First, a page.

emotion Mar 20, 2007
This book delves into the thoughts and feelings of the Brangwen family and their loves. It shows how beautiful life really is and does it in the most meticulous fashion. The Brangwen women display an air of grace and wonder as they examine the numerous changes occuring around them. Their character is the most beautiful aspect of the book. Anna and Ursula are dear protagonists and are hard not to love for their spry and dissenting yet caring personalities. This book is of medium length and is a very thorough look at life through women's eyes and emotions from a male novelist. A great read!
Man Alive Blood Alive is the key Aug 27, 2006
THE RAINBOW is the story of three generations of the Brangwen family. Beginning with the first, D. H. Lawrence shows the intricacies of human relations that frequently have no more going for them than just good looks or sexual passion. It seemed inexplicable to Lawrence that as many relations worked out as they did. His concern was in finding the rationale for the successes, and in THE RAINBOW he suggests that success in a relation is a function of the recognition that all relations begin in conflict, which in turn imply either a resolution which ends in success or a non-resolution which does not. The paradox that is inherent even in the first generation of Brangwens is that most people are by definition unique and therefore independent. It is only when they connect romantically that a fusion may occur--or perhaps not. It is this reaching out for connection, from man to woman, from man to society, that marks the underlying order of THE RAINBOW.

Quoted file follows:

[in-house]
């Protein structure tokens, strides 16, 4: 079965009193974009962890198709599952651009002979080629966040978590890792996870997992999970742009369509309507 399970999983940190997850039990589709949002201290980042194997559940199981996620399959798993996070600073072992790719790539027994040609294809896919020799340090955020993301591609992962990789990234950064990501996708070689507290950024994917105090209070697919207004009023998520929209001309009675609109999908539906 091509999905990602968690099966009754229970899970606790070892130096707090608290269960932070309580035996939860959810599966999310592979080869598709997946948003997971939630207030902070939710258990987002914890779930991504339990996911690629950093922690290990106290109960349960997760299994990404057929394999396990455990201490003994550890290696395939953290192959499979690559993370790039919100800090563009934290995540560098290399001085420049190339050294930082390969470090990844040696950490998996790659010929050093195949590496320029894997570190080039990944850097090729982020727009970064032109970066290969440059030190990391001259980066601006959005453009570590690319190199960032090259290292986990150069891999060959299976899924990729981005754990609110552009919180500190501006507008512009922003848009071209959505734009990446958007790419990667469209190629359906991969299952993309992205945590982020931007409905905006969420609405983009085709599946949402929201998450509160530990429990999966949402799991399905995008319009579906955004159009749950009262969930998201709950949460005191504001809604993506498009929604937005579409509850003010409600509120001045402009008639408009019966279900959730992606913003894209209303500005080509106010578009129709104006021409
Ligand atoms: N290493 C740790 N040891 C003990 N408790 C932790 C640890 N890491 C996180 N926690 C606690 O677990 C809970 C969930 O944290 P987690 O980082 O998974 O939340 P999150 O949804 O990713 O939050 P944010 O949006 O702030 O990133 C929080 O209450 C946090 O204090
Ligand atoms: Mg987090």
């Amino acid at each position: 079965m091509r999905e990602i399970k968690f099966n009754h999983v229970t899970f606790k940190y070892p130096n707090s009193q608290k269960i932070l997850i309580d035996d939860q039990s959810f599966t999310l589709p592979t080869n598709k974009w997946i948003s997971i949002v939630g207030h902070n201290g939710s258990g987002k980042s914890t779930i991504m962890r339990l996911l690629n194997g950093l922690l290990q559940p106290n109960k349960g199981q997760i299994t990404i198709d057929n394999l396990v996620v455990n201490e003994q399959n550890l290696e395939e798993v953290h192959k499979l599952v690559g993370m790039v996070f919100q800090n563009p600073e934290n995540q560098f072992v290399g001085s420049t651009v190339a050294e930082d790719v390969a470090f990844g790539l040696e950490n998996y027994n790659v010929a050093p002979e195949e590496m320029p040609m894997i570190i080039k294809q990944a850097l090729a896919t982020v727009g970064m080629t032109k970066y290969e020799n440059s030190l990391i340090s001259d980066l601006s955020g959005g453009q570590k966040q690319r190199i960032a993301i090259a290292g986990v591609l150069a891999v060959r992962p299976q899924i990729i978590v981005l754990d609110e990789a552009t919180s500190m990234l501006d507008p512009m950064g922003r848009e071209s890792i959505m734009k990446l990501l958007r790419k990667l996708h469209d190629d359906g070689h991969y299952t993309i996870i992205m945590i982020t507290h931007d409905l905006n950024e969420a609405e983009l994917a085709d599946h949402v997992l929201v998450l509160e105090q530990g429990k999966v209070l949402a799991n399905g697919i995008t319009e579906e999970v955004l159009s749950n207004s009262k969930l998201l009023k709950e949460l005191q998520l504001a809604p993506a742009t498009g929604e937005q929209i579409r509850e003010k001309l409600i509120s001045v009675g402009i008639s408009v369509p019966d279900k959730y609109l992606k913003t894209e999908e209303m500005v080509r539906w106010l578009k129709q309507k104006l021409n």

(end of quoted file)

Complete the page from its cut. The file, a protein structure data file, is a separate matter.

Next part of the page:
Tom Brangwen is of the first generation. He is decent enough but alone and feels a void that only a woman can fill. He sees a Polish woman named Lydia Lensky to whom he feels an instant attraction. They meet, they talk, and conventionally fall in love. But they are supremely different in nearly all areas, including their ages. She is older by six years and has a daughter from a previous marriage. But they recognize and accept the paradox that individuality must merge with a collective identity. This they do and the relationship is secure. It is here that Lawrence introduces the near mystical "blood" affinity that two people have--or not--in any ongoing relation. Tom and Lydia have it. They have children but the one who comes into focus is Lydia's child from before, Anna. As Anna grows into womanhood, she clearly does not "have" it. Her blood speaks in a whisper and her husband Will does not hear it even after having nine children. The divisions between them are real enough, but they are no more or less real than those that Tom and Lydia were able to solve. Neither Anna nor Will connect. They are simply two spouses who maintain their uniqueness and never merge. They do manage to have children, one of whom is Ursula, who will return as a mature woman in Lawrence's sequel, WOMEN IN LOVE. Ursula is relentless in her wish to connect with someone or something. She tries teaching, but remains unfulfilled. She has an affair with a Polish officer named Anton Skrebensky, and discovers that raw sexual passion is not enough to bridge the gap from where she is to where she wants to be. She even tries a lesbian relation with a schoolmate, Winifred Inger, a factor which undoubtedly led to the public outcry to ban Lawrence's book. That too is unfruitful. Ursula is crushed when she learns that Winifred marries Ursula's uncle. When Skrebensky pops up out of nowhere, they recommence their affair but she is sure that they are never going to connect. By the end of the book, Ursula has an epiphany. She sees a rainbow. In the world of Lawrence, a rainbow is a potent symbol of rebirth. Ursula sees it the same way. To her, the rainbow is a mystical piece of architecture that promises that someday she will connect perhaps in a manner not unlike Judy Garland seeking her Oz. Thus, Lawrence indicates that the rainbow is the visual objective correlative of the magical blood that as he writes in his famous letter will allow Ursula, "To be alive, to be man alive, to be whole man alive: that is the point." Putting aside the sexist pronoun, that is indeed his point.